Sometimes a cat’s bout of vomiting simply needs to run its course, similar to food poisoning or a viral GI bug in people. However, vomiting could indicate a significant medical problem, and if you’re concerned, it is always better to err on the side of caution and check with the veterinarian. Vomiting can be due to factors that directly affect the gastrointestinal tract or to indirect effects from other conditions, says Meredith L. Miller, DVM, ACVIM, a lecturer in small animal medicine at Cornell University College of Veterinary Medicine.
The most common reason, though, is dietary indiscretion. It can be due to eating something that passes normally but irritates the GI tract or causes an obstruction. “Cats in particular like to eat string or yarn, which have a high risk of becoming stuck in the intestines and causing a surgical emergency,” Dr. Miller says.
Other common causes are gastroenteritis, intestinal parasites, food sensitivity/allergy, inflammatory bowel disease and gastrointestinal cancer. Secondary GI Diseases that may cause secondary vomiting include kidney and liver disease, pancreatitis and hormone imbalances.
Excessive vomiting can lead to dehydration and electrolyte imbalances, which can affect normal cell function in a number of body systems. “Untreated, this can be seen as lethargy and potentially shock,” Dr. Miller says. As a board certified specialist in veterinary internal medicine, she offers the following advice:
Q. At what point should a vomiting cat see a veterinarian? Is it number of times vomited or the volume?
A. If your cat vomits and his belly seems painful, or he becomes listless or vomits for more than 24 hours, see a veterinarian. If your cat vomits but seems otherwise normal, withhold food for about six hours before offering his next meal. If your cat continues to vomit or doesn’t eat, then take him to the veterinarian.
Q. Should you be concerned about occasional vomiting?
A. Yes, even vomiting once a week is not normal and may indicate a chronic disease process. Vomiting very infrequently or only after a new food or getting into something are likely just isolated incidents.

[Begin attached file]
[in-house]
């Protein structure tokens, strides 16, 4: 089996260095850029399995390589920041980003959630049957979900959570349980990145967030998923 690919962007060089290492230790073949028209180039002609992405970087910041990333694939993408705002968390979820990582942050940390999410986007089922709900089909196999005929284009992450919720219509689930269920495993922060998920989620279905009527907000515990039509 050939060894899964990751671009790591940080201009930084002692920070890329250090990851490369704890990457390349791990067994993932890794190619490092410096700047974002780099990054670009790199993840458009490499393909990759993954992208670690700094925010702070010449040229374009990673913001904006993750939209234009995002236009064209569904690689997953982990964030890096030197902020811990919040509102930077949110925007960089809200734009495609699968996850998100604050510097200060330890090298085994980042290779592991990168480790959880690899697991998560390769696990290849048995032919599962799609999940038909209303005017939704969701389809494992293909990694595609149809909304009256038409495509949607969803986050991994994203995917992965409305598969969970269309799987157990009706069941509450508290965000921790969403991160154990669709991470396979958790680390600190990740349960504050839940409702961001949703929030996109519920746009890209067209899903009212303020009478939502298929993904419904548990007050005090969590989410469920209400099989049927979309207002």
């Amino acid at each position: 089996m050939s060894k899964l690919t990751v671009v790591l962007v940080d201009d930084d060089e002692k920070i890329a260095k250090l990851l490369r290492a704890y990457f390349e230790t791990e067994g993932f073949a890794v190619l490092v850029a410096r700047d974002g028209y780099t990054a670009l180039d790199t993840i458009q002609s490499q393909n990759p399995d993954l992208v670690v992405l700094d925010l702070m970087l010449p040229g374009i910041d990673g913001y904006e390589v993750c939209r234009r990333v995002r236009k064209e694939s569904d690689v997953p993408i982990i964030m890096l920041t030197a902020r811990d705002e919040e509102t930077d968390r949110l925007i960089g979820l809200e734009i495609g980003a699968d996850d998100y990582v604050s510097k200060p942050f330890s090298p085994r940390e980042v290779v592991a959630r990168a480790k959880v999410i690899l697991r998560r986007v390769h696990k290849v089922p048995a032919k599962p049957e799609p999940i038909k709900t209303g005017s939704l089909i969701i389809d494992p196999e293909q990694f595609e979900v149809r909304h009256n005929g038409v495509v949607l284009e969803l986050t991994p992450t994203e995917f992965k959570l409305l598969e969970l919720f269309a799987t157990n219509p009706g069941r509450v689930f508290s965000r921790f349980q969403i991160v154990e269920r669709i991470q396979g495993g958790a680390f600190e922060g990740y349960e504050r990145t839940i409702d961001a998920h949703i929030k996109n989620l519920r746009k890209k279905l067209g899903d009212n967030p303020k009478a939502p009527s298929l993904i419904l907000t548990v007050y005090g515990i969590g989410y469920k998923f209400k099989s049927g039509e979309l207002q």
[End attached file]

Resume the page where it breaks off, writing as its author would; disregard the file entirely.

Q. Are hairballs that cats ingest in grooming considered vomit?
A. Yes. This is typically a problem in longer-haired cats and can be treated by brushing frequently, trimming hair and giving hairball treats or diets. Hairballs can cause cats to feel ill or affect their appetite if it occurs often.
Q. What’s a cat’s posture when vomiting?
A. Vomiting usually has three phases: nausea in which a cat may withdraw, become quiet or drool; retching or stomach contractions; and finally forcefully expelling stomach contents.
This last point is important because it must be distinguished from regurgitation, a passive process in which esophageal contents are spit up. If you don’t see the cat doing it, we often assume it is vomit and not regurgitation. Vomiting is active and regurgitation is not. Generally, there is a delay between the start of retching and forceful expulsion of GI contents. Regurgitation occurs quickly with no warning. If you can’t tell the difference, film an event to show your cat’s veterinarian.
Q. Will a cat become sicker when vomiting is accompanied by diarrhea?
A. The same differential diagnoses can apply when diarrhea is involved. Cats may become dehydrated more quickly when they are experiencing vomiting with diarrhea. This is particularly true when the diarrhea and/or vomiting is bloody, as indicated by pink- or red-tinged vomit with fresh blood or diarrhea or vomit that resembles coffee grounds or dark tarry stools with digested blood.
Q. What should an owner do if there is blood in the vomit?
A. Vomiting blood can be seen with irritation from gastritis from things like dietary indiscretion. Persistent vomiting of blood may indicate a more serious problem like a bleeding disorder, gastric or small intestinal ulcer, bleeding tumor, or severe inflammation. Blood in vomit is a good reason to have your pet seen by a veterinarian.
Q. If the veterinarian finds bile in the vomit, what can be learned from testing the vomit?
A. Not much. Bile usually is more indicative of true vomiting than regurgitation. The pH can be tested, as stomach contents are very acidic, whereas esophageal contents should have a more neutral pH.
Q. What diagnostic tests are typically used for a pet that is vomiting?
A. Primary GI causes like an obstruction can be generally ruled out by taking abdominal radiographs (X-rays). If radiographs are questionable or show something abnormal, an abdominal ultrasound may be recommended to further look at the GI tract along with other abdominal organs. Secondary causes can begin to be ruled out with a complete blood count, serum biochemistry panel and urinalysis. Depending on results, further hormone tests or vitamin levels may be pursued.
Q. What medications are usually given first for a vomiting cat?
A. Most pets are treated with an antacid such as famotidine (Pepcid AC) or a true anti-nausea drug. Examples include maropitant (Cerenia) or ondansetron (Zofran). It is important to have a cat evaluated if the vomiting is severe or protracted, or he shows other signs of systemic illness before dispensing these medications as they may delay the diagnosis.
Q. How fast does the medication work?
A. Typically within a few hours. If the cat continues to vomit, seek veterinary care.